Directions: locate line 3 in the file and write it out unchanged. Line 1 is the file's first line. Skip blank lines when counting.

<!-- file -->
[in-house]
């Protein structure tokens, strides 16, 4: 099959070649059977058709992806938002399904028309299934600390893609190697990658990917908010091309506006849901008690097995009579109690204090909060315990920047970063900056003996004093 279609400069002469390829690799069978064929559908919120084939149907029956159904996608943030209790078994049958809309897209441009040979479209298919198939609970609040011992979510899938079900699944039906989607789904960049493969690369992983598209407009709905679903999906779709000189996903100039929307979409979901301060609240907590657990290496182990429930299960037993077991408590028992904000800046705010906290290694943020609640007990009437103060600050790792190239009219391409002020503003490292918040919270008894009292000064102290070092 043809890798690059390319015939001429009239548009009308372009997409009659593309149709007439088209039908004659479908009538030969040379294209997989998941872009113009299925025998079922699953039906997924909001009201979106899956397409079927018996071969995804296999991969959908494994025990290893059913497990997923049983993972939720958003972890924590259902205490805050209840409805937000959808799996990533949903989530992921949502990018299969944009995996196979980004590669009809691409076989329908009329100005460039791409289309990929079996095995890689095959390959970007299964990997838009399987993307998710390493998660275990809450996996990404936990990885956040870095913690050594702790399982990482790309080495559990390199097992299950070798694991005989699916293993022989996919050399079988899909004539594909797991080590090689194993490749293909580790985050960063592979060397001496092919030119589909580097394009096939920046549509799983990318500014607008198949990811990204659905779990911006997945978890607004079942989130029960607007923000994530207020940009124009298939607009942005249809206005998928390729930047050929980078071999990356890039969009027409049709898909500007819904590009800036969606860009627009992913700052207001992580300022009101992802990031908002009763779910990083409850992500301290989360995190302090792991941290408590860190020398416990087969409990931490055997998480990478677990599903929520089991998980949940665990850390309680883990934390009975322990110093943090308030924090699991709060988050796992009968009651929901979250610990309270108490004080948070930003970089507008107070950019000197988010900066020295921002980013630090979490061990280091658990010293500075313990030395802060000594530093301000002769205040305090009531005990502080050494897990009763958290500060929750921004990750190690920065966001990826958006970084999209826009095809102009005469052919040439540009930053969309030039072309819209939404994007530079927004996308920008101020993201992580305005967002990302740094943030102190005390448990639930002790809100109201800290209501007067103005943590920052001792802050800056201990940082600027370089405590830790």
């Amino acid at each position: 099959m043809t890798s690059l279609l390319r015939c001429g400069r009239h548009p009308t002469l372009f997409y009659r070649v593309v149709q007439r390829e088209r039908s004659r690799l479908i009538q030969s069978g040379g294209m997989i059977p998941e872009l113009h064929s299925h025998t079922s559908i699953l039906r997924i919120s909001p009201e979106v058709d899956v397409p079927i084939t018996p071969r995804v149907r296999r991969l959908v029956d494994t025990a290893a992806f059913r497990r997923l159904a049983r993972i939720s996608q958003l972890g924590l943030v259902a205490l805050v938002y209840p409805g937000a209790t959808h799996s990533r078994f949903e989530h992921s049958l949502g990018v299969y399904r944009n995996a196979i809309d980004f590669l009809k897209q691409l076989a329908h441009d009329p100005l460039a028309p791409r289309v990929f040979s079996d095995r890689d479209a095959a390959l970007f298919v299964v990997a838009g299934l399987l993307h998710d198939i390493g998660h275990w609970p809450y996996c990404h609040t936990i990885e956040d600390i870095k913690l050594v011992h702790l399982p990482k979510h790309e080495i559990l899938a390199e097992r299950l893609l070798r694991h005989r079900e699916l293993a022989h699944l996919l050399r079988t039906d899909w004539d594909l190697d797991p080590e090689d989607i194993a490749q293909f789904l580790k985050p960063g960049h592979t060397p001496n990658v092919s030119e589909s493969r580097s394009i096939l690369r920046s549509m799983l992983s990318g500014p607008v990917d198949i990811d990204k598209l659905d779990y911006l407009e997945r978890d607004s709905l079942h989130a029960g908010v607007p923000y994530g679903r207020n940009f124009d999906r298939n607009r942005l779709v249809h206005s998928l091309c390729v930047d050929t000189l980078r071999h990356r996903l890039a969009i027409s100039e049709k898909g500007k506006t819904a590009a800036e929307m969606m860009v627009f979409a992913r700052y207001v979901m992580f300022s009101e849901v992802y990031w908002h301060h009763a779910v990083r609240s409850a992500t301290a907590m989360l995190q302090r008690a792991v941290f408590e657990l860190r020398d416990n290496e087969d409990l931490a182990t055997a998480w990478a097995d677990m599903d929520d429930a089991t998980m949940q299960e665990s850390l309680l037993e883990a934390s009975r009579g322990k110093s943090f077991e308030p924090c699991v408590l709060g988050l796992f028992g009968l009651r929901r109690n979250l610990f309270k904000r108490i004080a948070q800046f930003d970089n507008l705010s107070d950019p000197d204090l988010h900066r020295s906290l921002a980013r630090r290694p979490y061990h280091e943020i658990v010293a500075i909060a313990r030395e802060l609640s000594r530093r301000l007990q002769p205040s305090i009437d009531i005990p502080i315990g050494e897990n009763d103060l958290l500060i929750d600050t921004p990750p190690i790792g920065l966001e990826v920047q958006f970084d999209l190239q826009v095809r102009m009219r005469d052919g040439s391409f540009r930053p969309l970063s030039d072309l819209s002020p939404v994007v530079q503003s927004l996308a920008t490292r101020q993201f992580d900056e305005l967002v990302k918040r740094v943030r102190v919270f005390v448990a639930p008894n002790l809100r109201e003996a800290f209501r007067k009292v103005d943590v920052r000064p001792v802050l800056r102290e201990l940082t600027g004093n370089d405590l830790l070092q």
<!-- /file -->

């Amino acid at each position: 099959m043809t890798s690059l279609l390319r015939c001429g400069r009239h548009p009308t002469l372009f997409y009659r070649v593309v149709q007439r390829e088209r039908s004659r690799l479908i009538q030969s069978g040379g294209m997989i059977p998941e872009l113009h064929s299925h025998t079922s559908i699953l039906r997924i919120s909001p009201e979106v058709d899956v397409p079927i084939t018996p071969r995804v149907r296999r991969l959908v029956d494994t025990a290893a992806f059913r497990r997923l159904a049983r993972i939720s996608q958003l972890g924590l943030v259902a205490l805050v938002y209840p409805g937000a209790t959808h799996s990533r078994f949903e989530h992921s049958l949502g990018v299969y399904r944009n995996a196979i809309d980004f590669l009809k897209q691409l076989a329908h441009d009329p100005l460039a028309p791409r289309v990929f040979s079996d095995r890689d479209a095959a390959l970007f298919v299964v990997a838009g299934l399987l993307h998710d198939i390493g998660h275990w609970p809450y996996c990404h609040t936990i990885e956040d600390i870095k913690l050594v011992h702790l399982p990482k979510h790309e080495i559990l899938a390199e097992r299950l893609l070798r694991h005989r079900e699916l293993a022989h699944l996919l050399r079988t039906d899909w004539d594909l190697d797991p080590e090689d989607i194993a490749q293909f789904l580790k985050p960063g960049h592979t060397p001496n990658v092919s030119e589909s493969r580097s394009i096939l690369r920046s549509m799983l992983s990318g500014p607008v990917d198949i990811d990204k598209l659905d779990y911006l407009e997945r978890d607004s709905l079942h989130a029960g908010v607007p923000y994530g679903r207020n940009f124009d999906r298939n607009r942005l779709v249809h206005s998928l091309c390729v930047d050929t000189l980078r071999h990356r996903l890039a969009i027409s100039e049709k898909g500007k506006t819904a590009a800036e929307m969606m860009v627009f979409a992913r700052y207001v979901m992580f300022s009101e849901v992802y990031w908002h301060h009763a779910v990083r609240s409850a992500t301290a907590m989360l995190q302090r008690a792991v941290f408590e657990l860190r020398d416990n290496e087969d409990l931490a182990t055997a998480w990478a097995d677990m599903d929520d429930a089991t998980m949940q299960e665990s850390l309680l037993e883990a934390s009975r009579g322990k110093s943090f077991e308030p924090c699991v408590l709060g988050l796992f028992g009968l009651r929901r109690n979250l610990f309270k904000r108490i004080a948070q800046f930003d970089n507008l705010s107070d950019p000197d204090l988010h900066r020295s906290l921002a980013r630090r290694p979490y061990h280091e943020i658990v010293a500075i909060a313990r030395e802060l609640s000594r530093r301000l007990q002769p205040s305090i009437d009531i005990p502080i315990g050494e897990n009763d103060l958290l500060i929750d600050t921004p990750p190690i790792g920065l966001e990826v920047q958006f970084d999209l190239q826009v095809r102009m009219r005469d052919g040439s391409f540009r930053p969309l970063s030039d072309l819209s002020p939404v994007v530079q503003s927004l996308a920008t490292r101020q993201f992580d900056e305005l967002v990302k918040r740094v943030r102190v919270f005390v448990a639930p008894n002790l809100r109201e003996a800290f209501r007067k009292v103005d943590v920052r000064p001792v802050l800056r102290e201990l940082t600027g004093n370089d405590l830790l070092q």